China, US military officials held talks to discuss relations


U.S. and Chinese defense officials held two days of talks amid strained relations between the two nations, the Pentagon revealed late Wednesday. 

Deputy Assistant Secretary of Defense for China Michael Chase led the secure video conference on Tuesday and Wednesday with Maj. Gen. Huang Xueping, deputy director of the People’s Liberation Army’s Office for International Military Cooperation. 

“During the talks, the two sides held a frank, in-depth, and open discussion on a range of issues affecting the U.S.-[People’s Republic of China] defense relationship,” according to a Defense Department statement. “Both sides reaffirmed consensus to keep communication channels open. The U.S. side also made clear our commitment to uphold shared principles with our allies and partners in the Indo-Pacific region.”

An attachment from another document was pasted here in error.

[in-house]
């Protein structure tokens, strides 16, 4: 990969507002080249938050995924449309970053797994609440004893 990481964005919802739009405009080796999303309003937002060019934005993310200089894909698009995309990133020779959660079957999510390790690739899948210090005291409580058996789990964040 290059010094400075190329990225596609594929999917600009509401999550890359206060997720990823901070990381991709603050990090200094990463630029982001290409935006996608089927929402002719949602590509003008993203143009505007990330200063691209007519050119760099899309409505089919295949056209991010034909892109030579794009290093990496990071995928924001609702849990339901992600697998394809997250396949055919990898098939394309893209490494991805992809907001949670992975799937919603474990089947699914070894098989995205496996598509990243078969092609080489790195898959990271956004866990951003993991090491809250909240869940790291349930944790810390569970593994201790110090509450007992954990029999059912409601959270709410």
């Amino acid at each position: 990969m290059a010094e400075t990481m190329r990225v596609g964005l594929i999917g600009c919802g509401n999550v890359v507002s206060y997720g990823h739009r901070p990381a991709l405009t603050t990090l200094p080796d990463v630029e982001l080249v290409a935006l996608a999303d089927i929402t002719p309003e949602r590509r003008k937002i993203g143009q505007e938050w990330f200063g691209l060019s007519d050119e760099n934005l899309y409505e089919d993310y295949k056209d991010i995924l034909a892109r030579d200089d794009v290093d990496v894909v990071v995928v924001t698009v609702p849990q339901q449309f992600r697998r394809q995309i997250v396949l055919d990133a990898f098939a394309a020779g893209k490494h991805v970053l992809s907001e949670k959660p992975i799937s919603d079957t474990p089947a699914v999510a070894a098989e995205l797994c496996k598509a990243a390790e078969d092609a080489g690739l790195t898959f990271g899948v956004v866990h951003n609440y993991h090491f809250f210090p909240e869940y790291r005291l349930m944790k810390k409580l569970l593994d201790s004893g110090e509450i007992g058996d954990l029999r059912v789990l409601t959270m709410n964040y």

U.S.-China relations remain deeply strained over trade, technology, human rights and military activities in the South China Sea. The U.S. military periodically sends warships and planes to the region to promote freedom of navigation, but China, which has built airstrips and other military infrastructure on man-made islands in the sea, is rankled by the exercises. 

Asked about the talks on Thursday, Pentagon press secretary John Kirby said the meetings were “productive” and “an important first step in the communications process” between the two countries, but declined to give further details. 

But Beijing blamed Washington for “considerable difficulties and challenges” between the two militaries due to its “continuous provocation and containment” of China, Chinese Defense Ministry spokesperson Wu Qian said Thursday.

“China’s sovereignty, dignity and core interests broke no violations,” he said.

He noted, however, that the two sides “exchanged in-depth views on relations between the two countries and the two militaries and issues of common concern.”

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